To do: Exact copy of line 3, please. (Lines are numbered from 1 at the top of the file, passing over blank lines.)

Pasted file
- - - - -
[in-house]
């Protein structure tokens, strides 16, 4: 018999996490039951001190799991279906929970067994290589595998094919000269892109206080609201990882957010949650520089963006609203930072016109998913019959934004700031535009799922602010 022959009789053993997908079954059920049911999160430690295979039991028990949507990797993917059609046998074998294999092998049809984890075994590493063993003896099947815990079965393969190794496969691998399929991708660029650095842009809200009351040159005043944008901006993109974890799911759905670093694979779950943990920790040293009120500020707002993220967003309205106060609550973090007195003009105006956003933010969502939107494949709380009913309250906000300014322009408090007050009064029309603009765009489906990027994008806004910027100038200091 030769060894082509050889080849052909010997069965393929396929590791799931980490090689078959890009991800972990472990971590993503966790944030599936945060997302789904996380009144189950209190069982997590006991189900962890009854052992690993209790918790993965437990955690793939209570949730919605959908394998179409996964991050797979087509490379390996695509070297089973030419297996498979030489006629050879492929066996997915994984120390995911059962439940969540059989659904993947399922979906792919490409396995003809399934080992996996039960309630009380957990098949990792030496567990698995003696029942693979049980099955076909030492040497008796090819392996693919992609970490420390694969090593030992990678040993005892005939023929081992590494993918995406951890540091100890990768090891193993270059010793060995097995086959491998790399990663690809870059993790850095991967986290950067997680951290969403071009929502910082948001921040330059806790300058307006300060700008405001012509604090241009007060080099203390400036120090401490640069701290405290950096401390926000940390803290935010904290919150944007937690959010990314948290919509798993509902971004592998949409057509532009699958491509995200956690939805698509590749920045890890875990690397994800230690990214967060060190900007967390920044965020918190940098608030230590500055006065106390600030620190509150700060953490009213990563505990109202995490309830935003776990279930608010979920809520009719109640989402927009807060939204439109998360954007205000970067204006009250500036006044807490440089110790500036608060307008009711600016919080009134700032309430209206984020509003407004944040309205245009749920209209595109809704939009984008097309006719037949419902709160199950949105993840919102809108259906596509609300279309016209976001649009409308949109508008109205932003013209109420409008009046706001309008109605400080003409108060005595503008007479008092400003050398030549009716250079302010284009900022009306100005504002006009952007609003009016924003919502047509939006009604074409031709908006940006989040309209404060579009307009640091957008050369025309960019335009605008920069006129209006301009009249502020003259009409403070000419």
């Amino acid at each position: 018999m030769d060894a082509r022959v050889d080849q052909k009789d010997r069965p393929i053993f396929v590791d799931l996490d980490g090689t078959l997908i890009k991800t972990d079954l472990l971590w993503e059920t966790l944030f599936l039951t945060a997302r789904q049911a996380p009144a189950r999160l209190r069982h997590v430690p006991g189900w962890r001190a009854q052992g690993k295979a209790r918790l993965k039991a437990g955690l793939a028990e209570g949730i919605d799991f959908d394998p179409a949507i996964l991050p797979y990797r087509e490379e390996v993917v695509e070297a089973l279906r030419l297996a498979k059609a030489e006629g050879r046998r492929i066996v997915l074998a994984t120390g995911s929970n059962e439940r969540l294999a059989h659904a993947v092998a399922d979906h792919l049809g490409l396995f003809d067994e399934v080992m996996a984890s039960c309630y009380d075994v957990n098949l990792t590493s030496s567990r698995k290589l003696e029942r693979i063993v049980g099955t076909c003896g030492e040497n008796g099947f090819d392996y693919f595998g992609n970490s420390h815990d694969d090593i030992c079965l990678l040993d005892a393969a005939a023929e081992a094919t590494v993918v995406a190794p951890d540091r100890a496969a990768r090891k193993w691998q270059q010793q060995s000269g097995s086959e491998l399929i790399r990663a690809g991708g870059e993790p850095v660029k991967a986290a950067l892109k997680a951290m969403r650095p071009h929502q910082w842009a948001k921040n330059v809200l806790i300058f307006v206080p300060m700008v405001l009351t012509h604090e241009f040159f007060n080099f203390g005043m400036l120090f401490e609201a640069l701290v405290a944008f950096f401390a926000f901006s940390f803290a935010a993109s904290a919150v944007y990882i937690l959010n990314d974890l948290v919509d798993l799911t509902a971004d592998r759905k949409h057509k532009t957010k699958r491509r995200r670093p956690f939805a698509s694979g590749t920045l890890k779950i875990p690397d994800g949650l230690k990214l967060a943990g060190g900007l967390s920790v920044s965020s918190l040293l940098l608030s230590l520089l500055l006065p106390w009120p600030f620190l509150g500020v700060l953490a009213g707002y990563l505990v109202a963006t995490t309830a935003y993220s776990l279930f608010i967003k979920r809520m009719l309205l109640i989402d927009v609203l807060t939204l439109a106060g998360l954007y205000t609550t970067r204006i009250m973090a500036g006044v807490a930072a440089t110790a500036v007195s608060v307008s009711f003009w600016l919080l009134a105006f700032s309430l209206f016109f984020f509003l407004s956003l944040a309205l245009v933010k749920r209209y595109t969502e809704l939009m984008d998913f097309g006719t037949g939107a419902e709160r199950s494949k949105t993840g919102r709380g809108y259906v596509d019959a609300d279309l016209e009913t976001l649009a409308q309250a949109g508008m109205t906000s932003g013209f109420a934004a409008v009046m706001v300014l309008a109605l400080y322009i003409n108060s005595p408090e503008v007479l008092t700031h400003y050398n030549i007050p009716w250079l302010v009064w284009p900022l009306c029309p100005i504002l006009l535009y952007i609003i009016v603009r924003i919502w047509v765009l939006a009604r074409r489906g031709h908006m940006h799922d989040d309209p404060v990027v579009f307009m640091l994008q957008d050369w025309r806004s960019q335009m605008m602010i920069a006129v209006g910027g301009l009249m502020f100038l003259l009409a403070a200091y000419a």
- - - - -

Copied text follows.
């Amino acid at each position: 018999m030769d060894a082509r022959v050889d080849q052909k009789d010997r069965p393929i053993f396929v590791d799931l996490d980490g090689t078959l997908i890009k991800t972990d079954l472990l971590w993503e059920t966790l944030f599936l039951t945060a997302r789904q049911a996380p009144a189950r999160l209190r069982h997590v430690p006991g189900w962890r001190a009854q052992g690993k295979a209790r918790l993965k039991a437990g955690l793939a028990e209570g949730i919605d799991f959908d394998p179409a949507i996964l991050p797979y990797r087509e490379e390996v993917v695509e070297a089973l279906r030419l297996a498979k059609a030489e006629g050879r046998r492929i066996v997915l074998a994984t120390g995911s929970n059962e439940r969540l294999a059989h659904a993947v092998a399922d979906h792919l049809g490409l396995f003809d067994e399934v080992m996996a984890s039960c309630y009380d075994v957990n098949l990792t590493s030496s567990r698995k290589l003696e029942r693979i063993v049980g099955t076909c003896g030492e040497n008796g099947f090819d392996y693919f595998g992609n970490s420390h815990d694969d090593i030992c079965l990678l040993d005892a393969a005939a023929e081992a094919t590494v993918v995406a190794p951890d540091r100890a496969a990768r090891k193993w691998q270059q010793q060995s000269g097995s086959e491998l399929i790399r990663a690809g991708g870059e993790p850095v660029k991967a986290a950067l892109k997680a951290m969403r650095p071009h929502q910082w842009a948001k921040n330059v809200l806790i300058f307006v206080p300060m700008v405001l009351t012509h604090e241009f040159f007060n080099f203390g005043m400036l120090f401490e609201a640069l701290v405290a944008f950096f401390a926000f901006s940390f803290a935010a993109s904290a919150v944007y990882i937690l959010n990314d974890l948290v919509d798993l799911t509902a971004d592998r759905k949409h057509k532009t957010k699958r491509r995200r670093p956690f939805a698509s694979g590749t920045l890890k779950i875990p690397d994800g949650l230690k990214l967060a943990g060190g900007l967390s920790v920044s965020s918190l040293l940098l608030s230590l520089l500055l006065p106390w009120p600030f620190l509150g500020v700060l953490a009213g707002y990563l505990v109202a963006t995490t309830a935003y993220s776990l279930f608010i967003k979920r809520m009719l309205l109640i989402d927009v609203l807060t939204l439109a106060g998360l954007y205000t609550t970067r204006i009250m973090a500036g006044v807490a930072a440089t110790a500036v007195s608060v307008s009711f003009w600016l919080l009134a105006f700032s309430l209206f016109f984020f509003l407004s956003l944040a309205l245009v933010k749920r209209y595109t969502e809704l939009m984008d998913f097309g006719t037949g939107a419902e709160r199950s494949k949105t993840g919102r709380g809108y259906v596509d019959a609300d279309l016209e009913t976001l649009a409308q309250a949109g508008m109205t906000s932003g013209f109420a934004a409008v009046m706001v300014l309008a109605l400080y322009i003409n108060s005595p408090e503008v007479l008092t700031h400003y050398n030549i007050p009716w250079l302010v009064w284009p900022l009306c029309p100005i504002l006009l535009y952007i609003i009016v603009r924003i919502w047509v765009l939006a009604r074409r489906g031709h908006m940006h799922d989040d309209p404060v990027v579009f307009m640091l994008q957008d050369w025309r806004s960019q335009m605008m602010i920069a006129v209006g910027g301009l009249m502020f100038l003259l009409a403070a200091y000419a």